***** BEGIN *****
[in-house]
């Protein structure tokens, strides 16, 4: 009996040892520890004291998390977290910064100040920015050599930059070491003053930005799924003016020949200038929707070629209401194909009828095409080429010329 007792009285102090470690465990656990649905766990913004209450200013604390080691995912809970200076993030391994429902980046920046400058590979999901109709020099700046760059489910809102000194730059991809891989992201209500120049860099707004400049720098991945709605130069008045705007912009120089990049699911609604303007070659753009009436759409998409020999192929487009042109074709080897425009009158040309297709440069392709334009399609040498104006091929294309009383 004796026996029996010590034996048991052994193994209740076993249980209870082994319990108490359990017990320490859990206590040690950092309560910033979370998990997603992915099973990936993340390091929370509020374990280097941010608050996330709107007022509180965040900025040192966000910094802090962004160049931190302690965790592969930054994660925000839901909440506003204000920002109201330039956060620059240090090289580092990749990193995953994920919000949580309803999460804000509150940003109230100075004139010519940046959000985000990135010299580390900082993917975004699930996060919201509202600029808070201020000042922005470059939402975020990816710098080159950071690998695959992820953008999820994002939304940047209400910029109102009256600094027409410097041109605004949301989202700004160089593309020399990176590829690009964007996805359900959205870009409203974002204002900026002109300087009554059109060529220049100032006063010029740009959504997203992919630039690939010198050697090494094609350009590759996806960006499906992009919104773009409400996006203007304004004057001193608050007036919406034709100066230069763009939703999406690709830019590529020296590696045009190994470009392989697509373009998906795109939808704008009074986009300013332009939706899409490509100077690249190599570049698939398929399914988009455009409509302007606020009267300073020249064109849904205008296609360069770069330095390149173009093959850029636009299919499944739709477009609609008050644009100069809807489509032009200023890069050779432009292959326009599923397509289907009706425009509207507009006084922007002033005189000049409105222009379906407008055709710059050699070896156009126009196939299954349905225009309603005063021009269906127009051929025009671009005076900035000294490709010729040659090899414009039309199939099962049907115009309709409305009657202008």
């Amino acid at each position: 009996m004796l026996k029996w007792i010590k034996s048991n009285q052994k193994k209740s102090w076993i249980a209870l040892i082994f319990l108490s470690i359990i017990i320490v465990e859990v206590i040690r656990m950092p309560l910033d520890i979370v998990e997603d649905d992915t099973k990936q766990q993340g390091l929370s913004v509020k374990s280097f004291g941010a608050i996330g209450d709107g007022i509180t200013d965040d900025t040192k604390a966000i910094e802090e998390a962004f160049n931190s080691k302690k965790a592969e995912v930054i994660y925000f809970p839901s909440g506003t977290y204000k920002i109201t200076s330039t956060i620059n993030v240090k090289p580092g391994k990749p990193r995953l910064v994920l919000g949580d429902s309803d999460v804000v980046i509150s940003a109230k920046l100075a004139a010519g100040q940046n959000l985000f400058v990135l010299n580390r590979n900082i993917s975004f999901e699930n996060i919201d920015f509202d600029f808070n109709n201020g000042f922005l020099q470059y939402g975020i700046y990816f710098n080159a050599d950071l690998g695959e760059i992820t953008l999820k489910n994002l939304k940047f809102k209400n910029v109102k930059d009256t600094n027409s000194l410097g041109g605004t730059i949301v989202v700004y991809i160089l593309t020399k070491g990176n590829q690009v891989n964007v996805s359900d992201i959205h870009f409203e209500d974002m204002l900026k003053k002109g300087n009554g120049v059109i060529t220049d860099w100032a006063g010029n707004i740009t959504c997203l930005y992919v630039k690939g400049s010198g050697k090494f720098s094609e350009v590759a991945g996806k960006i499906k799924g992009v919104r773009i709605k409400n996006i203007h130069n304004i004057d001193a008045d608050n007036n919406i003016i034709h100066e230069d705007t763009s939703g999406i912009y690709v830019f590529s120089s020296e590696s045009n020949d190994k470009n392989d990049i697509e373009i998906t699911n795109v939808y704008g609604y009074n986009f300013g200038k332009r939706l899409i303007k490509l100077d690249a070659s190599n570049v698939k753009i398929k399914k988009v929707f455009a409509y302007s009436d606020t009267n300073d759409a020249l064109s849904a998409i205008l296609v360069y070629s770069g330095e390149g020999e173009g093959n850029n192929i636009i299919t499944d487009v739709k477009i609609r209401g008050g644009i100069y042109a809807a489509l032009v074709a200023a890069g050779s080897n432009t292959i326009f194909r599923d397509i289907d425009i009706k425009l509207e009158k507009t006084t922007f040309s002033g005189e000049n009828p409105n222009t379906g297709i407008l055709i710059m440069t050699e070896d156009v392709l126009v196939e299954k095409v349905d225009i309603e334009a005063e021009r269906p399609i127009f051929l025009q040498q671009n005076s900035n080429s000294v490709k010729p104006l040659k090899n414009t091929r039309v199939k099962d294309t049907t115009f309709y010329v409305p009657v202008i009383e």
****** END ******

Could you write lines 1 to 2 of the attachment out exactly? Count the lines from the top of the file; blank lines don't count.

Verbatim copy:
[in-house]
């Protein structure tokens, strides 16, 4: 009996040892520890004291998390977290910064100040920015050599930059070491003053930005799924003016020949200038929707070629209401194909009828095409080429010329 007792009285102090470690465990656990649905766990913004209450200013604390080691995912809970200076993030391994429902980046920046400058590979999901109709020099700046760059489910809102000194730059991809891989992201209500120049860099707004400049720098991945709605130069008045705007912009120089990049699911609604303007070659753009009436759409998409020999192929487009042109074709080897425009009158040309297709440069392709334009399609040498104006091929294309009383 004796026996029996010590034996048991052994193994209740076993249980209870082994319990108490359990017990320490859990206590040690950092309560910033979370998990997603992915099973990936993340390091929370509020374990280097941010608050996330709107007022509180965040900025040192966000910094802090962004160049931190302690965790592969930054994660925000839901909440506003204000920002109201330039956060620059240090090289580092990749990193995953994920919000949580309803999460804000509150940003109230100075004139010519940046959000985000990135010299580390900082993917975004699930996060919201509202600029808070201020000042922005470059939402975020990816710098080159950071690998695959992820953008999820994002939304940047209400910029109102009256600094027409410097041109605004949301989202700004160089593309020399990176590829690009964007996805359900959205870009409203974002204002900026002109300087009554059109060529220049100032006063010029740009959504997203992919630039690939010198050697090494094609350009590759996806960006499906992009919104773009409400996006203007304004004057001193608050007036919406034709100066230069763009939703999406690709830019590529020296590696045009190994470009392989697509373009998906795109939808704008009074986009300013332009939706899409490509100077690249190599570049698939398929399914988009455009409509302007606020009267300073020249064109849904205008296609360069770069330095390149173009093959850029636009299919499944739709477009609609008050644009100069809807489509032009200023890069050779432009292959326009599923397509289907009706425009509207507009006084922007002033005189000049409105222009379906407008055709710059050699070896156009126009196939299954349905225009309603005063021009269906127009051929025009671009005076900035000294490709010729040659090899414009039309199939099962049907115009309709409305009657202008």